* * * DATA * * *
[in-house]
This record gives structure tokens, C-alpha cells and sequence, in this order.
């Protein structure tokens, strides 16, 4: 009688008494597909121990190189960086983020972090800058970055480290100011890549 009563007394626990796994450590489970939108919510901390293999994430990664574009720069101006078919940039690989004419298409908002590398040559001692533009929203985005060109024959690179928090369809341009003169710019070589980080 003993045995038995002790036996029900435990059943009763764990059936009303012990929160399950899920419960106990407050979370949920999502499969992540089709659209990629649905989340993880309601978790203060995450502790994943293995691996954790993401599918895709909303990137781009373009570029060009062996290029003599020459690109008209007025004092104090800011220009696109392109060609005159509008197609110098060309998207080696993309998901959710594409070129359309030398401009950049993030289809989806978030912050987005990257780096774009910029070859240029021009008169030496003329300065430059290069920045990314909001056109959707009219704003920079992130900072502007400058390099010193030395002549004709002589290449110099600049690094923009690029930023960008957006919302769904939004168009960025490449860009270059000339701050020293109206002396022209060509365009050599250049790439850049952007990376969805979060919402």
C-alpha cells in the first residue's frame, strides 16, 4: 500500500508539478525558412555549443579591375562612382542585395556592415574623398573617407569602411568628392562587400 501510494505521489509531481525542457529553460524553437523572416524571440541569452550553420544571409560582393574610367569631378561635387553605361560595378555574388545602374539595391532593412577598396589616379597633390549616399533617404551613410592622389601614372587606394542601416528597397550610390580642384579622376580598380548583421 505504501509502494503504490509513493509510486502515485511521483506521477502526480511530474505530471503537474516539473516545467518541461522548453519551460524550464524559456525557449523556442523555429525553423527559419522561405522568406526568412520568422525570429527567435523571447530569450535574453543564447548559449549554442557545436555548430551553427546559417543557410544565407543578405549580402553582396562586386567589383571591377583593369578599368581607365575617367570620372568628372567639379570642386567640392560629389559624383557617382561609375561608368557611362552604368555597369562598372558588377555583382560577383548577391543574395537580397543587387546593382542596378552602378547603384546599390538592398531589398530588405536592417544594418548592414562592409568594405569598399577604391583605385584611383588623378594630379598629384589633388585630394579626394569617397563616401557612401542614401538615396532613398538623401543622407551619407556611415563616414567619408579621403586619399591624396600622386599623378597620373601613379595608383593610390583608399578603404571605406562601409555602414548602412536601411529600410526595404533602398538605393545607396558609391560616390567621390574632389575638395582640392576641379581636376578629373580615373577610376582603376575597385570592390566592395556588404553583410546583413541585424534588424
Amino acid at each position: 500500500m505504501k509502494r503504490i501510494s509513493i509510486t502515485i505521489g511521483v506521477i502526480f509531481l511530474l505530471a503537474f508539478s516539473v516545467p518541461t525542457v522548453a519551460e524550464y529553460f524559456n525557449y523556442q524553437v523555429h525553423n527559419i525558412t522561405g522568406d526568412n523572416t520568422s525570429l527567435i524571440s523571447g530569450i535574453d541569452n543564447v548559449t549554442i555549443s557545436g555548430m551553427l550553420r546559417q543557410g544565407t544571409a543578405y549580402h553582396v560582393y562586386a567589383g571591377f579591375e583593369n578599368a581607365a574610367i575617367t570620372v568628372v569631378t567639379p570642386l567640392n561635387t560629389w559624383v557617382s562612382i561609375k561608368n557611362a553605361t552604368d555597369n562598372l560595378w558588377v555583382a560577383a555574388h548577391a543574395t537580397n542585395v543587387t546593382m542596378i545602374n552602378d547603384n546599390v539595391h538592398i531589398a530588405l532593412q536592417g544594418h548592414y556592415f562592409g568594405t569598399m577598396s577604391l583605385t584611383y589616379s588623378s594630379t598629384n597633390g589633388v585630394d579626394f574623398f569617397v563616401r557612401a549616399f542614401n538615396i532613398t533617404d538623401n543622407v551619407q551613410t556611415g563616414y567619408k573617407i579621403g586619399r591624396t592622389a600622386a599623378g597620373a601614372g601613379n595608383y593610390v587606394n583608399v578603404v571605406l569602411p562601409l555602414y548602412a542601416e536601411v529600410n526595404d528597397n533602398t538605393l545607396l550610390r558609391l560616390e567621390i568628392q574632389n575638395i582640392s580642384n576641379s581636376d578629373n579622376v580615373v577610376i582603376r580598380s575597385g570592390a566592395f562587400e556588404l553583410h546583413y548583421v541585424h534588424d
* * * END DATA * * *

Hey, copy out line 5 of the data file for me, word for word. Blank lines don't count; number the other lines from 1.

Amino acid at each position: 500500500m505504501k509502494r503504490i501510494s509513493i509510486t502515485i505521489g511521483v506521477i502526480f509531481l511530474l505530471a503537474f508539478s516539473v516545467p518541461t525542457v522548453a519551460e524550464y529553460f524559456n525557449y523556442q524553437v523555429h525553423n527559419i525558412t522561405g522568406d526568412n523572416t520568422s525570429l527567435i524571440s523571447g530569450i535574453d541569452n543564447v548559449t549554442i555549443s557545436g555548430m551553427l550553420r546559417q543557410g544565407t544571409a543578405y549580402h553582396v560582393y562586386a567589383g571591377f579591375e583593369n578599368a581607365a574610367i575617367t570620372v568628372v569631378t567639379p570642386l567640392n561635387t560629389w559624383v557617382s562612382i561609375k561608368n557611362a553605361t552604368d555597369n562598372l560595378w558588377v555583382a560577383a555574388h548577391a543574395t537580397n542585395v543587387t546593382m542596378i545602374n552602378d547603384n546599390v539595391h538592398i531589398a530588405l532593412q536592417g544594418h548592414y556592415f562592409g568594405t569598399m577598396s577604391l583605385t584611383y589616379s588623378s594630379t598629384n597633390g589633388v585630394d579626394f574623398f569617397v563616401r557612401a549616399f542614401n538615396i532613398t533617404d538623401n543622407v551619407q551613410t556611415g563616414y567619408k573617407i579621403g586619399r591624396t592622389a600622386a599623378g597620373a601614372g601613379n595608383y593610390v587606394n583608399v578603404v571605406l569602411p562601409l555602414y548602412a542601416e536601411v529600410n526595404d528597397n533602398t538605393l545607396l550610390r558609391l560616390e567621390i568628392q574632389n575638395i582640392s580642384n576641379s581636376d578629373n579622376v580615373v577610376i582603376r580598380s575597385g570592390a566592395f562587400e556588404l553583410h546583413y548583421v541585424h534588424d